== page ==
Tristin Bolton’s job as a family consumer science agent with the Crawford County office of the Arkansas Cooperative Extension Service involves spending a lot of time in area schools teaching yoga, nutrition, financial preparedness and how to write a check.
Yes, “how to write a check,” she repeated, because it’s important for younger school students to get a foundation in how to balance a bank account.
Most of the family science instruction has moved online because of the COVID-19 pandemic.
That’s the same reality for the foster children she works within her volunteer time as chair of the Real Education and Development for Youth committee with the Junior League of Fort Smith. The group works to provide monthly life skills classes for those in the foster system. They work with about 35 children a month and also raise money to provide scholarships for foster children pursuing higher education. Shifting that volunteer work online during the pandemic has been important.
“We work with them to show them we’re still here,” she said.
Bolton’s path began in 2011 as an Alma High School graduate. She earned a bachelor’s degree in human and family science in 2014 from Northeastern State University in Tahlequah, Okla., and would follow that in 2018 with a master’s degree in human environmental sciences from the University of Arkansas.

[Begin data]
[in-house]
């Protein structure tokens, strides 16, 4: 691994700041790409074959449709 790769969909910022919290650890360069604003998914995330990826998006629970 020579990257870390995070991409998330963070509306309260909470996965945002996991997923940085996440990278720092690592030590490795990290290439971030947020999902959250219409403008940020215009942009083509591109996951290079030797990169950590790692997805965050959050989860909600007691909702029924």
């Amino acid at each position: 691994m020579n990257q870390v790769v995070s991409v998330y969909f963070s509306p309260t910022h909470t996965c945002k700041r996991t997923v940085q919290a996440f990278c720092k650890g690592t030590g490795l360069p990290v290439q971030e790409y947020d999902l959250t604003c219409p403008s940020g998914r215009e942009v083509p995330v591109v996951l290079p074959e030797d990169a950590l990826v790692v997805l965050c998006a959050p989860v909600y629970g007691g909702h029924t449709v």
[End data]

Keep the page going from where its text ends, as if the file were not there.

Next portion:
Her first job was as a wellness coordinator at ArcBest. She also worked as a marketing manager for Baptist Health-Fort Smith. During her days in Tahlequah, Bolton worked for an extension office in Oklahoma and then in an extension office in Muskogee. When the Crawford County job opened up in October 2019, she “jumped on it 100%.”
Part of giving back includes grant writing, which Bolton claims to love. She has secured two grants in just a few short months for the extension service, and one for the Junior League.
“I thoroughly enjoy writing grants and getting the money for those programs.”
She said part of her desire to help others began at Northeastern State. There was a “Be the Change” motto on the university campus.
“It was a big deal to be the change and stand in the gap for others, and I’ve really brought that with me when I moved back here,” Bolton said.